Background: In January 2016, the National AIDS Programme (NAP) in Oman introduced a package of interventions, including capacity building for service providers, to improve the quality of HIV services. Aims: To report the impact of these interventions on the rate of vertical HIV transmission in the period from January 2016 to December 2019. We also describe the virological and obstetric outcomes for HIV-infected pregnant women. Methods: This was a medical record review of 94 HIV-positive pregnant women (median age 32 years; interquartile range 25-34 years) reported to NAP in 2016–2019. Results: There were 110 pregnancies in 94 women. The majority (75.3%, 61/81) of women were diagnosed with HIV infection from routine antenatal screening, with 60% (66/110) of pregnancies occurring in women who knew their HIV status at conception. Caesarean section was the most common (50%) mode of delivery. The preterm labour and low birth weight rates were 21.2% and 15.9%, respectively. The antiretroviral coverage during pregnancy was 95.5%, with most (87.8%) women reporting excellent or good adherence. The majority (81.6%) of women achieved HIV viral load of < 400 copies/ml at or near delivery. Almost all infants (99%) were given prophylactic antiretrovirals. The rate of mother-to-child transmission of HIV was 1%. Conclusion: The obstetric and virological outcomes for HIV-infected pregnant women delivered in 2016–2019 were fa-vourable, with a low rate of mother-to-child transmission of HIV. Oman is now in the process of finalizing application of World Health Organization validation of elimination of mother-to-child transmission of HIV.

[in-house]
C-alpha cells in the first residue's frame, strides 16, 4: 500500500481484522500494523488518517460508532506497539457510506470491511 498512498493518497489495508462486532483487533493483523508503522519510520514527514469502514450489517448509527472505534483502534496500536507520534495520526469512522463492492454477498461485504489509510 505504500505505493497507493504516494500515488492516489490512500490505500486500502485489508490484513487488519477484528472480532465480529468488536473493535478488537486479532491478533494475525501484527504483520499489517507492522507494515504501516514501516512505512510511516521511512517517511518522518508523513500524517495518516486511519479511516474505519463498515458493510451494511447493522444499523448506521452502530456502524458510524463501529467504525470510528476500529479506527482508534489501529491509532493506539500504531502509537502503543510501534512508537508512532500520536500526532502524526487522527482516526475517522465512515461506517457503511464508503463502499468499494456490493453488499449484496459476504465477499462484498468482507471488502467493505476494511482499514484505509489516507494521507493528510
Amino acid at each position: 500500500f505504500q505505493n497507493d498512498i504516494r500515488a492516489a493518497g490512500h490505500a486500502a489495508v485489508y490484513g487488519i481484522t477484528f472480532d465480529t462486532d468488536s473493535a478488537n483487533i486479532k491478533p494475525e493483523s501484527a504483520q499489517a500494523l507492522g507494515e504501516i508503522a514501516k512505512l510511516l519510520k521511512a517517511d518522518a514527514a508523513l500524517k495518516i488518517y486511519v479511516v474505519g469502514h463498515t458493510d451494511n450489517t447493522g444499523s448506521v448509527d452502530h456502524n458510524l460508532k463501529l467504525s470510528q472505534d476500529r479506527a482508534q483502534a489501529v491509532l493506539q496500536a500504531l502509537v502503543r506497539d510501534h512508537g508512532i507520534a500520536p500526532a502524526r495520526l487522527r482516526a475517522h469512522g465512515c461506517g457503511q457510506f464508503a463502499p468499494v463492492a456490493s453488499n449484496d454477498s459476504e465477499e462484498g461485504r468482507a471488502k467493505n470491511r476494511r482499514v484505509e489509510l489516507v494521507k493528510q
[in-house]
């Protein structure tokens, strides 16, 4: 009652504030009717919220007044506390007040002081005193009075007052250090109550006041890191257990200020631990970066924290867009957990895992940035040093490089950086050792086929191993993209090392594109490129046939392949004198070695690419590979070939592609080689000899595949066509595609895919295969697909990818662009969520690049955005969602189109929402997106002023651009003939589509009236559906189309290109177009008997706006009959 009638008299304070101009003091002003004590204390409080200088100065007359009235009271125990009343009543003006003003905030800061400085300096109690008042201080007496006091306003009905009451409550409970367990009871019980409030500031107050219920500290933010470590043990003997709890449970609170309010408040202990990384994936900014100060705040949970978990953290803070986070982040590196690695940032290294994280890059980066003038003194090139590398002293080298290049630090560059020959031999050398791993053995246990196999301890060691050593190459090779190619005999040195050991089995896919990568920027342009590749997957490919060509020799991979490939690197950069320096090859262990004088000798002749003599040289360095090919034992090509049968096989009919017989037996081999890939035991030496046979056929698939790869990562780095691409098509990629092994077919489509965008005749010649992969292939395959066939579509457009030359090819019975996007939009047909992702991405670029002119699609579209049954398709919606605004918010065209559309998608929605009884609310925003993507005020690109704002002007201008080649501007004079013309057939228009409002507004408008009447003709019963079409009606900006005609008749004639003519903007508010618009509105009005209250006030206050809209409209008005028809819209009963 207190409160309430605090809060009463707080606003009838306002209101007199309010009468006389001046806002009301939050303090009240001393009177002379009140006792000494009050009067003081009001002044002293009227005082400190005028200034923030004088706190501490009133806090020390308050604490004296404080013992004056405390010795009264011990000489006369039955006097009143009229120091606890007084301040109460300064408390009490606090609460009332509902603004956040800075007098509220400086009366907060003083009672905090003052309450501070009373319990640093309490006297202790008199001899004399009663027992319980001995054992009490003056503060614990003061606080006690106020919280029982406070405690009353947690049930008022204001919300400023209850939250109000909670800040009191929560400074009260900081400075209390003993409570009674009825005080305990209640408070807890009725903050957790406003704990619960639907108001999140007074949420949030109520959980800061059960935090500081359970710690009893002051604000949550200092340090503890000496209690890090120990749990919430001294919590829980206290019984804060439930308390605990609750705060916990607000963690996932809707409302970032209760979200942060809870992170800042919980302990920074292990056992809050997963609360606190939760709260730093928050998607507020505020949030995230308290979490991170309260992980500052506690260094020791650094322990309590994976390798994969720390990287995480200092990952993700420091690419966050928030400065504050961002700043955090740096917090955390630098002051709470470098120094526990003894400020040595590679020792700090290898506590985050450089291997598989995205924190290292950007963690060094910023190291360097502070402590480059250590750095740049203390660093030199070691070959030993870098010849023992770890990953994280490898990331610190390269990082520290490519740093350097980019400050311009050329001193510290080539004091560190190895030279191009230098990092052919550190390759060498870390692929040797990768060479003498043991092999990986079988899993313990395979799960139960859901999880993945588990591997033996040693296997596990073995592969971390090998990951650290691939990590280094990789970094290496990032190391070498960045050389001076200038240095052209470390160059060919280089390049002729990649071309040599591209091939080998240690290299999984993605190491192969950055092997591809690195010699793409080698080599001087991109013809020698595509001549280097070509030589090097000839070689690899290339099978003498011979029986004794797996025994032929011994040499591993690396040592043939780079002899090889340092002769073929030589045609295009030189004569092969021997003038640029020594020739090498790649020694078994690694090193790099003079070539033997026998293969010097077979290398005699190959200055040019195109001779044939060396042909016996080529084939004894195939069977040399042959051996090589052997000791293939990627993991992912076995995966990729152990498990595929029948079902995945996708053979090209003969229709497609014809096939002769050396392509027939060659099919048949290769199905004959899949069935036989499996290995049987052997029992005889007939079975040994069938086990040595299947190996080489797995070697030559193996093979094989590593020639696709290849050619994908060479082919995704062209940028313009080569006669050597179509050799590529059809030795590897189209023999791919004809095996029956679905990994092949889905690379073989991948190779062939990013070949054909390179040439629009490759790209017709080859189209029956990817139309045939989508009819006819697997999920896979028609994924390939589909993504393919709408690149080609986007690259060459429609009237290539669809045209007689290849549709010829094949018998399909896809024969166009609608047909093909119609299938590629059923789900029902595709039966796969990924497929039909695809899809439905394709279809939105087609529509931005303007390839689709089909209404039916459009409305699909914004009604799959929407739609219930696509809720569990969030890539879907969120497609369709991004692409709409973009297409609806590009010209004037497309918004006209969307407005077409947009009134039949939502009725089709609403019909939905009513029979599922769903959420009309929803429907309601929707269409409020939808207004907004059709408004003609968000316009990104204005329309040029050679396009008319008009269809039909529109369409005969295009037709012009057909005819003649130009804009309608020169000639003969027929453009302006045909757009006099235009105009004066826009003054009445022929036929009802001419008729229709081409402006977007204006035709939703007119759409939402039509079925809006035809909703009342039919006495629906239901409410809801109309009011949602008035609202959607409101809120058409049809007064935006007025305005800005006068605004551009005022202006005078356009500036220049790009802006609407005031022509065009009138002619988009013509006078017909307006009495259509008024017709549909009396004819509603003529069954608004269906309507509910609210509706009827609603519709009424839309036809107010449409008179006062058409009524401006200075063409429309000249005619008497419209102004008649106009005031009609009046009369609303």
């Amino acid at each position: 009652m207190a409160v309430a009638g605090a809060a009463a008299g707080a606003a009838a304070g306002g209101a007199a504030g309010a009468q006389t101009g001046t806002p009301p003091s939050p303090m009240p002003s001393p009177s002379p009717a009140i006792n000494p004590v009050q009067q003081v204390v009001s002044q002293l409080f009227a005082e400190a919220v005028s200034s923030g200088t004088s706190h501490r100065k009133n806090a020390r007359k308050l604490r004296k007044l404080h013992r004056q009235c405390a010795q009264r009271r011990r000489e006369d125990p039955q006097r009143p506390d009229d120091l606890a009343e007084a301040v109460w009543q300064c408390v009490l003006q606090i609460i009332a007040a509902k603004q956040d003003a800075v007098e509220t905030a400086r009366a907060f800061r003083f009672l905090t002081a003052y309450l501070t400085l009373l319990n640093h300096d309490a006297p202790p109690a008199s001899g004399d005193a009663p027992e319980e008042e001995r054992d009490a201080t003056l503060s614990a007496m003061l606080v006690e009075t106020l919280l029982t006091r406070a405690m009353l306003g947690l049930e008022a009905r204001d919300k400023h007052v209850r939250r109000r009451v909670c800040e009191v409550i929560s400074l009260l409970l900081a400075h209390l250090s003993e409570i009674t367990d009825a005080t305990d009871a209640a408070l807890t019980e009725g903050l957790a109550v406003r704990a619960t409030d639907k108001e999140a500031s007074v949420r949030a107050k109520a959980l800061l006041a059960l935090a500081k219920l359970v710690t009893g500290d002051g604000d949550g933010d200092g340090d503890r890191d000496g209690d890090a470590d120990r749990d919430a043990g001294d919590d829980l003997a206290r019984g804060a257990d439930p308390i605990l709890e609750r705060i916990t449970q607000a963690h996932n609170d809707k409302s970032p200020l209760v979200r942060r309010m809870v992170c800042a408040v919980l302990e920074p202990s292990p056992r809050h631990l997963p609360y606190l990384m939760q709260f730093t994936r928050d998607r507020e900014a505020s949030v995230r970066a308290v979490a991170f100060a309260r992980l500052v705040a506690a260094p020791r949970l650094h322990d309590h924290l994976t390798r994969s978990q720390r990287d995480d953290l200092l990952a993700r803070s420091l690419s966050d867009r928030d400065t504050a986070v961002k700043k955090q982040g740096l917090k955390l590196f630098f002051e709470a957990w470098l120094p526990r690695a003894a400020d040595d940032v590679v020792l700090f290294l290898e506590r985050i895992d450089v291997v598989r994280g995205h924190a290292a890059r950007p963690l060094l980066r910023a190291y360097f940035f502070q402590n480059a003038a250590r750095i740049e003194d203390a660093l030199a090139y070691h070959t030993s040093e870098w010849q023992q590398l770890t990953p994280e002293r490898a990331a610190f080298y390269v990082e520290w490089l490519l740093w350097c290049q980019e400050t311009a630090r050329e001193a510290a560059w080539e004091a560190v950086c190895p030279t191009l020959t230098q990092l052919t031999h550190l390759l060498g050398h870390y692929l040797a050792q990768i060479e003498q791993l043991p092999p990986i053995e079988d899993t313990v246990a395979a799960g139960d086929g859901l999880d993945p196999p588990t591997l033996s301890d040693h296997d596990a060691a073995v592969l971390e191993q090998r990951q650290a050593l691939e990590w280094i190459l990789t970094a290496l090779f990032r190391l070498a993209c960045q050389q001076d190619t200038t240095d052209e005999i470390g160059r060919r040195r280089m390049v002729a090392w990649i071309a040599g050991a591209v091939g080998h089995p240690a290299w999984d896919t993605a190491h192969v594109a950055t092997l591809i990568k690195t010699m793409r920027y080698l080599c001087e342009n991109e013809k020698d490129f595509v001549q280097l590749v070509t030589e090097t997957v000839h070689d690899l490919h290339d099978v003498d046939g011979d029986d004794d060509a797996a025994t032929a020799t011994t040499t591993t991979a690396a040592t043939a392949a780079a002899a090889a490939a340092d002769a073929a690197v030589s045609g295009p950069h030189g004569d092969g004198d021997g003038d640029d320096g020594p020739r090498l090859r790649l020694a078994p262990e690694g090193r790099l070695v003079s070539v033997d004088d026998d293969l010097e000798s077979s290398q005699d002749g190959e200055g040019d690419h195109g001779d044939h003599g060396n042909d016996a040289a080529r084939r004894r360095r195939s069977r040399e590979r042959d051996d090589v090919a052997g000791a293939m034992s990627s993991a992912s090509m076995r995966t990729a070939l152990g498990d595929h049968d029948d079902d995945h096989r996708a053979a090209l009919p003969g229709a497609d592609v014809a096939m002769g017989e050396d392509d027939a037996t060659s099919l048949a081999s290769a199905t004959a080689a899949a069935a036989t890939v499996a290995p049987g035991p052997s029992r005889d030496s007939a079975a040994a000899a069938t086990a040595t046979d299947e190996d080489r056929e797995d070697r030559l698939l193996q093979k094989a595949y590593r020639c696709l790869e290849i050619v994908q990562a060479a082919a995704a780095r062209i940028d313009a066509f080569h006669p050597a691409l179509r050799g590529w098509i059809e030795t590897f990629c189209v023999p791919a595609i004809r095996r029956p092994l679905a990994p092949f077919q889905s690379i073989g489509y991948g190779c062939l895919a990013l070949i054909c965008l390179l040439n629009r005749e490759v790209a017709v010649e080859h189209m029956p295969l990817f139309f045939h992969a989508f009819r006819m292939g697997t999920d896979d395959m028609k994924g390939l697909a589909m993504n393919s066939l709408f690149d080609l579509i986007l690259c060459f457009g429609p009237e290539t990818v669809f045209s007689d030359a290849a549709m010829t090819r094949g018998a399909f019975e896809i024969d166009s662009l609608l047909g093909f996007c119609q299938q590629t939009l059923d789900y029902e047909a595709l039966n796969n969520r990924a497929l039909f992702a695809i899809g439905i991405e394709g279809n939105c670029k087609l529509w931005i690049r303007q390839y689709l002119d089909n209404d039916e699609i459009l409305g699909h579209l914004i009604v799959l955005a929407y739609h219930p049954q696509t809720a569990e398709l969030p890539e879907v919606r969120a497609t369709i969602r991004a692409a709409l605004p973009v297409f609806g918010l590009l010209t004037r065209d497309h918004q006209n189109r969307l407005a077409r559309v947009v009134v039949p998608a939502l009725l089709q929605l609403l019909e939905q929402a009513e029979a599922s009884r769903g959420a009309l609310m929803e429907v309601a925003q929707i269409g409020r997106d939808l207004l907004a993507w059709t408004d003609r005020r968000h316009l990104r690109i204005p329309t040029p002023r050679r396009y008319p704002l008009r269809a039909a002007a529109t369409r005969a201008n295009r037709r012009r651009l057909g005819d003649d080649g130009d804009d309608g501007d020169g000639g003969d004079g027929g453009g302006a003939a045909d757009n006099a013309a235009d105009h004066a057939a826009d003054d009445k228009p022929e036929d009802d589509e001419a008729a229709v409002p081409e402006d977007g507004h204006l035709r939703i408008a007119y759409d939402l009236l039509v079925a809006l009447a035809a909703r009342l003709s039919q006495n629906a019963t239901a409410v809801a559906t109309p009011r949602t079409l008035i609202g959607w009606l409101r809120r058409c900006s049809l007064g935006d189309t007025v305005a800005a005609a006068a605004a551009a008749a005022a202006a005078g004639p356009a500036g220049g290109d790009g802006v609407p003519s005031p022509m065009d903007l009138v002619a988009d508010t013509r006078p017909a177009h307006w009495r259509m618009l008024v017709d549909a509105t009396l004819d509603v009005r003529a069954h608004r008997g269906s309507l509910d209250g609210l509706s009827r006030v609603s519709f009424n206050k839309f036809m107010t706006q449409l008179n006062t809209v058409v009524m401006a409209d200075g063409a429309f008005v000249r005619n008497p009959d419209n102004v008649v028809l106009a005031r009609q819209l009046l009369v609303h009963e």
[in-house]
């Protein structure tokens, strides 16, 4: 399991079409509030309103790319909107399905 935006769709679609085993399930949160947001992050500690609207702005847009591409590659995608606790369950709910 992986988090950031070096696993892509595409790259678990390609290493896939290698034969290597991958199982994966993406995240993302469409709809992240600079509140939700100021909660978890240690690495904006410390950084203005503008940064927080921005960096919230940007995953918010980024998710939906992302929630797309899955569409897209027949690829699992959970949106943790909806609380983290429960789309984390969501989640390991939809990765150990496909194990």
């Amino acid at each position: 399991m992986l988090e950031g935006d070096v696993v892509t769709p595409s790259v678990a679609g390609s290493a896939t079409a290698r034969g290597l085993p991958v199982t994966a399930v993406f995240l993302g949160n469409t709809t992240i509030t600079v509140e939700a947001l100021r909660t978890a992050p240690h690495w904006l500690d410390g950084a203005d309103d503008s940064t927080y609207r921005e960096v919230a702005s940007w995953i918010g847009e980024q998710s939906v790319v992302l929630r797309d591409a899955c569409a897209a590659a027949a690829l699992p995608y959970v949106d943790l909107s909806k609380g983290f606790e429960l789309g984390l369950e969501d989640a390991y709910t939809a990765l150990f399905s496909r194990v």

|Translated title of the contribution||Elimination of mother-to-child transmission of HIV in oman: A success story from the middle east|
|Number of pages||9|
|Journal||Eastern Mediterranean Health Journal|
|Publication status||Published - 2021|
- Middle East
- Mother-to-child transmission
ASJC Scopus subject areas